The Lonely Subtitle: Here’s Why U.S. Audiences Are Abandoning Foreign-Language Films

The Lonely Subtitle: Here's Why U.S. Audiences Are Abandoning Foreign-Language Films

Last month, Variety chief film critic Scott Foundas wrote an article that should be heartwarming for anyone heading to the Cannes Film Festival: “U.S. Audiences Are More Comfortable With Subtitles Than Ever.” 

Unfortunately, it’s not true: U.S. box office for the top five foreign-language films has declined by 61% in the last seven years.

To be fair, Foundas’s argument ultimately is about subtitles. This allows the inclusion of wide-release, U.S.-originated productions dominated by foreign tongues such as “Inglourious Basterds,” “The Passion of the Christ,” “Slumdog Millionaire,” “Avatar” and “District 9.” (It may be worth noting that the last two subtitled alien dialogue.)

However, these films aren’t germane to international cinema. Works by Quentin Tarantino, Mel Gibson and James Cameron don’t open the doors for subtitled Cannes selections such as the Dardenne brothers’ French language “Two Days, One Night” or Andrey Zyagintsev’s Russian-language “Leviathan.” 

According to data culled from boxofficemojo.com, foreign-language box office has shown a steady decline. In 2013 the top five foreign-language releases earned collectively just $15 million at the U.S. box office; in 2007, the take was $38 million. (This doesn’t count films catering specifically to immigrant or diaspora populations, whether Spanish-language films for Hispanic Americans or Bollywood films for Indian-Americans.)

Even acclaimed foreign directors have seen a precipitous fall; in 2006, Pedro Almodovar had his most successful release with “Volver,” which saw $13 million in U.S. ticket sales; in 2013, “I’m So Excited” earned just over $1 million. 

Foundas’ piece does highlight some key challenges to international cinema. As he notes, a number of the “French” films in the official selection for Cannes 2014 — such as Olivier Dahan’s “Grace of Monaco,” Olivier Assayas’ “Clouds of Sils Maria,” Michel Hazanavicius’s “The Search,” and Pascale Ferran’s “Bird People” — are partly or completely in the English language. 

And the demands of the U.S. marketplace have pushed many top-notch foreign-born directors (Alfonso Cuaron, Guillermo del Toro, Luc Besson) toward Hollywood and English-language filmmaking.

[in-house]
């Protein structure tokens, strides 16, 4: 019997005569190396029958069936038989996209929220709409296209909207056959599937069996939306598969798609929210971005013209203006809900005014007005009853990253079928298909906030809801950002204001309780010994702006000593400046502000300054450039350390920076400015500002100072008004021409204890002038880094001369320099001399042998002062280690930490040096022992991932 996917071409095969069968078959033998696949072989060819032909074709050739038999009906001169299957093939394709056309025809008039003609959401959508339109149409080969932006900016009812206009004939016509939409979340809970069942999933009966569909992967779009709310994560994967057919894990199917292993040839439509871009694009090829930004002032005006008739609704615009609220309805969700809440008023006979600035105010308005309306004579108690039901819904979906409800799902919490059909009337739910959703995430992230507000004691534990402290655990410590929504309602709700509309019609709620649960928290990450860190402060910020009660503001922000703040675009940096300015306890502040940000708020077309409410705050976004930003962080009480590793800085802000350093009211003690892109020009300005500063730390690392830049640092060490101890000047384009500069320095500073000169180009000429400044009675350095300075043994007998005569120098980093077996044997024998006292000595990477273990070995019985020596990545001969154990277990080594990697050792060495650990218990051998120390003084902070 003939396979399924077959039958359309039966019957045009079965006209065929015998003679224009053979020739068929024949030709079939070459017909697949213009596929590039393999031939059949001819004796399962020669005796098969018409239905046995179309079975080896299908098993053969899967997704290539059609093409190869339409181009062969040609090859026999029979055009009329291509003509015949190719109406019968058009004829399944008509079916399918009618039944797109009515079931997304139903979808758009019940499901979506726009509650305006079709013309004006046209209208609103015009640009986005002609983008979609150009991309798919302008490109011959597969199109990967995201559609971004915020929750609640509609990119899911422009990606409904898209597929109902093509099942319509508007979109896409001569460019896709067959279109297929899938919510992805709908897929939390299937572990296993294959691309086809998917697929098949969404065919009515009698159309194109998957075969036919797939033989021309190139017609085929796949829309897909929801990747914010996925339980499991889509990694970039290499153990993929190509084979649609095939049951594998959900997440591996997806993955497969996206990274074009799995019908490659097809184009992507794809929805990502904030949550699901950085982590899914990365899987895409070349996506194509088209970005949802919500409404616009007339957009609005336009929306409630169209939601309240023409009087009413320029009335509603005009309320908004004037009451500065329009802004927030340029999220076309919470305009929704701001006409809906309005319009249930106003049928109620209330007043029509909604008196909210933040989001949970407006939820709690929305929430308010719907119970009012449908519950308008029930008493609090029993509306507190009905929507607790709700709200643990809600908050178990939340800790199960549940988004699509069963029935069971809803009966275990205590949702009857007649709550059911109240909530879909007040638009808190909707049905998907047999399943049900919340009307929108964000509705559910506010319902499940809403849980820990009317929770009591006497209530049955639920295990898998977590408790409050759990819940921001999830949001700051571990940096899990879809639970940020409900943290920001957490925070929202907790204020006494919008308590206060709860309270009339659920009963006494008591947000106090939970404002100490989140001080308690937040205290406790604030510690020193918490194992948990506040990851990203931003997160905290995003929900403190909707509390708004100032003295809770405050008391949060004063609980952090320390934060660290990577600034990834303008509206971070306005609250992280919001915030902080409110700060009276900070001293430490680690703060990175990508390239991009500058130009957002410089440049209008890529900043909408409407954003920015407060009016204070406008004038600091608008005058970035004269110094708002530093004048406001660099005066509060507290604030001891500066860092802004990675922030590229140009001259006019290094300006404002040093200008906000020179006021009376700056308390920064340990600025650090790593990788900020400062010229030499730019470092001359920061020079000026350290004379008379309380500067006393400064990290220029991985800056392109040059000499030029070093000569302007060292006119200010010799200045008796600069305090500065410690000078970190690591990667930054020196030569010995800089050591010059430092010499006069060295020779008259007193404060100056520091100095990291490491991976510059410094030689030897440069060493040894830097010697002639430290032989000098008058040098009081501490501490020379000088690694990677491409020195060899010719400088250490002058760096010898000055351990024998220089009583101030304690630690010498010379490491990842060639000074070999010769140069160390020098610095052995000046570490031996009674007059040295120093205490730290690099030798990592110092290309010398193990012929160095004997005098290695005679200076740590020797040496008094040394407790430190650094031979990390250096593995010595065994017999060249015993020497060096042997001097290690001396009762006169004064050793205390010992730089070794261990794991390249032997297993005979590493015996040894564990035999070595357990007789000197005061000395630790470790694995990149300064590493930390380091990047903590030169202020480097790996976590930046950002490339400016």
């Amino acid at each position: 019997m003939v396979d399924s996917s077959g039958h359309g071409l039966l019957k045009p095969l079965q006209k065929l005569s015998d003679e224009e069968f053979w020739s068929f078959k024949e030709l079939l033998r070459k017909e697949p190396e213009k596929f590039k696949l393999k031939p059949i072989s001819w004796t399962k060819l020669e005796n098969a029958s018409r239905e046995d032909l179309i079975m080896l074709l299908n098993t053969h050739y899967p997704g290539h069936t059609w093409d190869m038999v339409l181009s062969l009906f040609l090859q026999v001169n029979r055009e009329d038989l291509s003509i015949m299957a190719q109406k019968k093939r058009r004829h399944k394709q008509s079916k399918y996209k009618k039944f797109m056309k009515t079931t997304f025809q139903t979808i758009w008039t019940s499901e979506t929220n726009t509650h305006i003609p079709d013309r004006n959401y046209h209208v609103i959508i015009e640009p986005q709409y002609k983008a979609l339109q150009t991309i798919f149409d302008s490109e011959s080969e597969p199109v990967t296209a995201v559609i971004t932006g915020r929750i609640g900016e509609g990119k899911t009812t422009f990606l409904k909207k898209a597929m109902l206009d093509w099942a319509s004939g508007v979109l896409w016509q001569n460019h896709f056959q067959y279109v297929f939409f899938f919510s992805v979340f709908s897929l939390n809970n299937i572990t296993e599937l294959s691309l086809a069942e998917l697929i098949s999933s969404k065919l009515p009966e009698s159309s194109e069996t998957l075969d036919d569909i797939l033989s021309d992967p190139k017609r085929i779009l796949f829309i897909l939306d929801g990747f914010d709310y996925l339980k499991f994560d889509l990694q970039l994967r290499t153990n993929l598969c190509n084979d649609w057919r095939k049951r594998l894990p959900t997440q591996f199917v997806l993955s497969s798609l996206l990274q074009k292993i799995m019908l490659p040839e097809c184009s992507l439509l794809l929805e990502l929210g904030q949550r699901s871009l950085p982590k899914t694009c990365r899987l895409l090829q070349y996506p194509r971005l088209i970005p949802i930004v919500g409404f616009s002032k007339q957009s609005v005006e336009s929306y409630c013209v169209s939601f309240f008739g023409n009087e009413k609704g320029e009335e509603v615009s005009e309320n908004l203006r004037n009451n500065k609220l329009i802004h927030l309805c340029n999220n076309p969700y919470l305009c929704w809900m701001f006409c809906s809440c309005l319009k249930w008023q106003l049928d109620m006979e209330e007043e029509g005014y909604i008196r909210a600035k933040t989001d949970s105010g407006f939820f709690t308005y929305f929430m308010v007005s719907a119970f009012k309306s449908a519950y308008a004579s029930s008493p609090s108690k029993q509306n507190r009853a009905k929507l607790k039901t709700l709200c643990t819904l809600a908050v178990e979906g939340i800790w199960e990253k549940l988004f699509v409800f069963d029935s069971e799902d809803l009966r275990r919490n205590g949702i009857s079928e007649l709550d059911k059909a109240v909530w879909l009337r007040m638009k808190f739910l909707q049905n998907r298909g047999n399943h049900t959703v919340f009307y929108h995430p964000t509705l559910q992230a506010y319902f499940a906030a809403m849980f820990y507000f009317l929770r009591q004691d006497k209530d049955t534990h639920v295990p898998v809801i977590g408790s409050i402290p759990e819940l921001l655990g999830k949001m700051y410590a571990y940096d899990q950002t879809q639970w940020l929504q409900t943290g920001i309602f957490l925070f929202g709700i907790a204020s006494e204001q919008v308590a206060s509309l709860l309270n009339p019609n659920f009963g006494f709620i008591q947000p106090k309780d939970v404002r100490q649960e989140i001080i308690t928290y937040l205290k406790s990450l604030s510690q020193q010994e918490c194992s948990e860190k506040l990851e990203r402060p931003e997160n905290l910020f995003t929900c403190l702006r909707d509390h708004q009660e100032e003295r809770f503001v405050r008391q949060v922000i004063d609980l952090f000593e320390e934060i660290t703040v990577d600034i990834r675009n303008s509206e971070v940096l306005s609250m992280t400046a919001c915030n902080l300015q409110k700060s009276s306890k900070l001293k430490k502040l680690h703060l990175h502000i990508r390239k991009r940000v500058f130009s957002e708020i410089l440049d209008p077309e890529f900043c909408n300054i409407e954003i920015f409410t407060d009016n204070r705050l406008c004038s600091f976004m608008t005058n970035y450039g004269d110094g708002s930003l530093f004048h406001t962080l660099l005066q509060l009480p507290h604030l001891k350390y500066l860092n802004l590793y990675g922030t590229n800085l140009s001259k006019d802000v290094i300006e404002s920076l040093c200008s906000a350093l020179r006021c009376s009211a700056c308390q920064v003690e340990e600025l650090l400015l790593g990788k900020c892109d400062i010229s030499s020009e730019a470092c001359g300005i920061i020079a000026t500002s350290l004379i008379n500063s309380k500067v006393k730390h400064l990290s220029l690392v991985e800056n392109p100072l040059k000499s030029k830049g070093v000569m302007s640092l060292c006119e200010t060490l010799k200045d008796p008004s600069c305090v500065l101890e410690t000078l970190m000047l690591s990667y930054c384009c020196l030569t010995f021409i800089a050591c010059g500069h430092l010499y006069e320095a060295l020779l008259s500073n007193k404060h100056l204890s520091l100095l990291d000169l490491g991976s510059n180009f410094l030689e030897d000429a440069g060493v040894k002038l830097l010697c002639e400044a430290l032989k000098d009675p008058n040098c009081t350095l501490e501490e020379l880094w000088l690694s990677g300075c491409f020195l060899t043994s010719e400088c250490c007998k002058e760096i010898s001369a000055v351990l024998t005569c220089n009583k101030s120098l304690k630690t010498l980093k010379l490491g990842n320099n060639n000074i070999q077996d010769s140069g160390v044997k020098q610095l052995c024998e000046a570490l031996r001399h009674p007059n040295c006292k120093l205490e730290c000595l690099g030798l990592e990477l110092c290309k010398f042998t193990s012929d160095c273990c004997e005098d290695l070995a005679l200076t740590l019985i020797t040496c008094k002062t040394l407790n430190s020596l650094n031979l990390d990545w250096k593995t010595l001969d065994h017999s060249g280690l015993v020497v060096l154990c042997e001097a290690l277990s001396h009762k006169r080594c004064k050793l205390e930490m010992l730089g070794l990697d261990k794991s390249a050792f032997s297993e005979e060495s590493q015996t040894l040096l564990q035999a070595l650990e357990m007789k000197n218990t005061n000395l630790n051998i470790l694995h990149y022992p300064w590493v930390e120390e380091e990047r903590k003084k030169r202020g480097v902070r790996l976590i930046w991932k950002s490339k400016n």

However, these don’t account for the biggest challenges to foreign-language films finding a U.S. audience.  

Companies that serve(d) as their champions have downsized, retrenched or disappeared. 

“Consider [it] the Miramax effect,” said Music Box Films’ Ed Arentz, who currently has Pawel Pawlikowski’s Polish-language “Ida” in release. “The old Miramax was routinely driving foreign-language box office with unprecedented levels of marketing effort. We saw a reprise with these tactics recently with the French-produced ‘The Artist,’ but from 1987 to 2005, they had 26 or so $1 million-plus subtitled releases.”

While The Weinstein Company continues to invest in foreign-language hits (“The Grandmaster,” “The Intouchables”), it is one of the very few companies that does so. Sony Pictures Classics also remains dedicated to foreign cinema, releasing recent successes such as “Amour,” “A Separation,” and “The Raid: Redemption.”

However, even Sony Classics will take fewer risks on foreign-language cinema in the future, said co-president Tom Bernard. 

He pointed to the Academy of Motion Pictures Arts & Sciences’ recent rule change in which the foreign-language Oscar is now decided upon by the entire Academy. This makes “the most popular film the most likely winner every year,” he said, thereby cutting many smaller, worthy films from contention. 

According to Bernard, the Foreign Language Oscar category remains a crucial spotlight for international cinema, and without it shining a light on smaller films, those movies may never see the light of day in the U.S. 

This year, Sony Classics has the top-grossing foreign language film, “The Lunchbox,” which has earned $2.7 million. “But if that movie had been nominated,” said Bernard, “it would have done three times as much.”

Universal Studios’ recent decision to redirect Focus Features toward the mainstream through its merger with FilmDistrict, which included laying its global-savvy CEO James Schamus, was viewed as another blow to world cinema. However, the number of foreign-language films on Focus’ theatrical slate had been dropping for years; its last subtitled film was “Sin Nombre” in 2009. In 2011 Focus launched digital platform Focus World, which became a home to some foreign films; today, it’s in limbo. (Its head of acquisitions, Kent Sanderson, left to become the executive VP of distribution at Amplify in January.)

Digital distribution is killing foreign-language film on large screens — and small ones.

We’ve all heard that VOD platforms give non-Hollywood films a chance to find their audiences. But foreign-language cinema has never performed in ancillary outlets in the same way as they have in theaters. 

“We always make more money theatrically,” said Samuel Goldwyn Films’ Peter Goldwyn, who said that one of the company’s recent releases (which he declined to name), though successful theatrically, only earned a small amount of revenue on digital platforms. 

“That’s always been the case,” he said. “And I think it is just about the subtitles.”